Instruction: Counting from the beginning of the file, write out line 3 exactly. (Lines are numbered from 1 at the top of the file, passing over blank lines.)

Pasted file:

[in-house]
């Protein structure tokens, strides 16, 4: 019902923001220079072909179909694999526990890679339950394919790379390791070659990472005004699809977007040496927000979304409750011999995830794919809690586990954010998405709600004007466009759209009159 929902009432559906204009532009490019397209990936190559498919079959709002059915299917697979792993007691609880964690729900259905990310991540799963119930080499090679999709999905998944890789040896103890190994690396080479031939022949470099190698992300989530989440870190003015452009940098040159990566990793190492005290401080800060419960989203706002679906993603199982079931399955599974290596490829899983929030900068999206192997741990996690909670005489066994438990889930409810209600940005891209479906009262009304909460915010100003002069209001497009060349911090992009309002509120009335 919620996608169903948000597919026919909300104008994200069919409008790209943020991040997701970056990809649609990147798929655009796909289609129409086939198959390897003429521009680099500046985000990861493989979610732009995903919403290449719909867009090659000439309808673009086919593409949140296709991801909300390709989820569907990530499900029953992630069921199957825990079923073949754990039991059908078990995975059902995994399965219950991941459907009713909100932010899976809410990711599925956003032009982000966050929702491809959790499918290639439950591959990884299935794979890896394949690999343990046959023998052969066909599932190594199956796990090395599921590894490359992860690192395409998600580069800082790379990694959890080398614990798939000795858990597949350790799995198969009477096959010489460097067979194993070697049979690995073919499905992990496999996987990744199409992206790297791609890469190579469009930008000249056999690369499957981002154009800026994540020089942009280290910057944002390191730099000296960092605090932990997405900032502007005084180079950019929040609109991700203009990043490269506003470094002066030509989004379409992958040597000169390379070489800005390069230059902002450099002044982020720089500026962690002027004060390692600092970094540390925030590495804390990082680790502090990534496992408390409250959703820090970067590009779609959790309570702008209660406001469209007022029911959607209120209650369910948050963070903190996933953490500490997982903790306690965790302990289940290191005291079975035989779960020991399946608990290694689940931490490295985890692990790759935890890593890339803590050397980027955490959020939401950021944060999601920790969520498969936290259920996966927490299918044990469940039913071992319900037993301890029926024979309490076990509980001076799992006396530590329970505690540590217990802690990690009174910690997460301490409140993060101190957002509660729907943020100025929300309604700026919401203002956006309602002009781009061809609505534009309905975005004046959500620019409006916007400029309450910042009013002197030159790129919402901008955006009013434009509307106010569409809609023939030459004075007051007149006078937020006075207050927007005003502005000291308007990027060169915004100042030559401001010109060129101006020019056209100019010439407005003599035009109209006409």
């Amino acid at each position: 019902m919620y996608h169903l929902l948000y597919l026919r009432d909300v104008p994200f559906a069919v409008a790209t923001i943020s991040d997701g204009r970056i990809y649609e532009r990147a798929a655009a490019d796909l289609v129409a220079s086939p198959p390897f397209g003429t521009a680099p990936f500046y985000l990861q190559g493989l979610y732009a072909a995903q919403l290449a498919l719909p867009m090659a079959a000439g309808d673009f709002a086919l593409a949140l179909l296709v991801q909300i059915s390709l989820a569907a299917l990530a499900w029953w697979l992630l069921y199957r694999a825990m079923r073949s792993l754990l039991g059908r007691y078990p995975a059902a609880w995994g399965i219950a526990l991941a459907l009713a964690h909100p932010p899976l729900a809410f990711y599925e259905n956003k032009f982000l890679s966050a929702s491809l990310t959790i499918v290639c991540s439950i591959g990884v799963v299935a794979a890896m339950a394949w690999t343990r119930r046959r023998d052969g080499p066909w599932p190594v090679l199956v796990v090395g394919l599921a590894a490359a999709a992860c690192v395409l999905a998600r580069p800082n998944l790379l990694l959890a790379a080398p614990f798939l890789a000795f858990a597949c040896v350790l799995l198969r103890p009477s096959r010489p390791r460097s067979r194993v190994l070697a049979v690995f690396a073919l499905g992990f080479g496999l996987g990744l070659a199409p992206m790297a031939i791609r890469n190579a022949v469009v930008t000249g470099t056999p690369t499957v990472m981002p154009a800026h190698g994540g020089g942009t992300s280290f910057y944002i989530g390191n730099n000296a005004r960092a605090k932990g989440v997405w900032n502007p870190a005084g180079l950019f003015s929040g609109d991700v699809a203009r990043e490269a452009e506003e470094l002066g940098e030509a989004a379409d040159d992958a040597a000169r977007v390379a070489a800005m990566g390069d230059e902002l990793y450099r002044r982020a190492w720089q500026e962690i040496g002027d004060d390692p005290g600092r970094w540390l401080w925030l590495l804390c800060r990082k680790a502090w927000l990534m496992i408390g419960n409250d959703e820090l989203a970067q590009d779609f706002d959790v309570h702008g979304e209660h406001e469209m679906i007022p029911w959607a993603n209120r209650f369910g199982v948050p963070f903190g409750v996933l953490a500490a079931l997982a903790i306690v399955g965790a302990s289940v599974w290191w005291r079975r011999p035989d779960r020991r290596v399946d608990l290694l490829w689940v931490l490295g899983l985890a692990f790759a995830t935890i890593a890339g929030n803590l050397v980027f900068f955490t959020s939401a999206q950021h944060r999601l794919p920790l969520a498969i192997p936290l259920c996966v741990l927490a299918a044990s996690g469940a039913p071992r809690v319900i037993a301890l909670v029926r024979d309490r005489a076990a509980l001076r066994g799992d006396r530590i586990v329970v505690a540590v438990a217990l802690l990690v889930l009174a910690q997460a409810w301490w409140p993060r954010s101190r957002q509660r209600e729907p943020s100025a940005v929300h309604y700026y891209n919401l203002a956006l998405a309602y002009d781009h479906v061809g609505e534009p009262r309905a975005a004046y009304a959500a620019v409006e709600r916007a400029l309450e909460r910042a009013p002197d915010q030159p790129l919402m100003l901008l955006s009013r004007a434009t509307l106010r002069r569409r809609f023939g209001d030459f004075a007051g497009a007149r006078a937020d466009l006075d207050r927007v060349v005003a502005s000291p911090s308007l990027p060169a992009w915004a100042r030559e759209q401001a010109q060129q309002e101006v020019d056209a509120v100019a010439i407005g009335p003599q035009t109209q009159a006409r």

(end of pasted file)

């Amino acid at each position: 019902m919620y996608h169903l929902l948000y597919l026919r009432d909300v104008p994200f559906a069919v409008a790209t923001i943020s991040d997701g204009r970056i990809y649609e532009r990147a798929a655009a490019d796909l289609v129409a220079s086939p198959p390897f397209g003429t521009a680099p990936f500046y985000l990861q190559g493989l979610y732009a072909a995903q919403l290449a498919l719909p867009m090659a079959a000439g309808d673009f709002a086919l593409a949140l179909l296709v991801q909300i059915s390709l989820a569907a299917l990530a499900w029953w697979l992630l069921y199957r694999a825990m079923r073949s792993l754990l039991g059908r007691y078990p995975a059902a609880w995994g399965i219950a526990l991941a459907l009713a964690h909100p932010p899976l729900a809410f990711y599925e259905n956003k032009f982000l890679s966050a929702s491809l990310t959790i499918v290639c991540s439950i591959g990884v799963v299935a794979a890896m339950a394949w690999t343990r119930r046959r023998d052969g080499p066909w599932p190594v090679l199956v796990v090395g394919l599921a590894a490359a999709a992860c690192v395409l999905a998600r580069p800082n998944l790379l990694l959890a790379a080398p614990f798939l890789a000795f858990a597949c040896v350790l799995l198969r103890p009477s096959r010489p390791r460097s067979r194993v190994l070697a049979v690995f690396a073919l499905g992990f080479g496999l996987g990744l070659a199409p992206m790297a031939i791609r890469n190579a022949v469009v930008t000249g470099t056999p690369t499957v990472m981002p154009a800026h190698g994540g020089g942009t992300s280290f910057y944002i989530g390191n730099n000296a005004r960092a605090k932990g989440v997405w900032n502007p870190a005084g180079l950019f003015s929040g609109d991700v699809a203009r990043e490269a452009e506003e470094l002066g940098e030509a989004a379409d040159d992958a040597a000169r977007v390379a070489a800005m990566g390069d230059e902002l990793y450099r002044r982020a190492w720089q500026e962690i040496g002027d004060d390692p005290g600092r970094w540390l401080w925030l590495l804390c800060r990082k680790a502090w927000l990534m496992i408390g419960n409250d959703e820090l989203a970067q590009d779609f706002d959790v309570h702008g979304e209660h406001e469209m679906i007022p029911w959607a993603n209120r209650f369910g199982v948050p963070f903190g409750v996933l953490a500490a079931l997982a903790i306690v399955g965790a302990s289940v599974w290191w005291r079975r011999p035989d779960r020991r290596v399946d608990l290694l490829w689940v931490l490295g899983l985890a692990f790759a995830t935890i890593a890339g929030n803590l050397v980027f900068f955490t959020s939401a999206q950021h944060r999601l794919p920790l969520a498969i192997p936290l259920c996966v741990l927490a299918a044990s996690g469940a039913p071992r809690v319900i037993a301890l909670v029926r024979d309490r005489a076990a509980l001076r066994g799992d006396r530590i586990v329970v505690a540590v438990a217990l802690l990690v889930l009174a910690q997460a409810w301490w409140p993060r954010s101190r957002q509660r209600e729907p943020s100025a940005v929300h309604y700026y891209n919401l203002a956006l998405a309602y002009d781009h479906v061809g609505e534009p009262r309905a975005a004046y009304a959500a620019v409006e709600r916007a400029l309450e909460r910042a009013p002197d915010q030159p790129l919402m100003l901008l955006s009013r004007a434009t509307l106010r002069r569409r809609f023939g209001d030459f004075a007051g497009a007149r006078a937020d466009l006075d207050r927007v060349v005003a502005s000291p911090s308007l990027p060169a992009w915004a100042r030559e759209q401001a010109q060129q309002e101006v020019d056209a509120v100019a010439i407005g009335p003599q035009t109209q009159a006409r």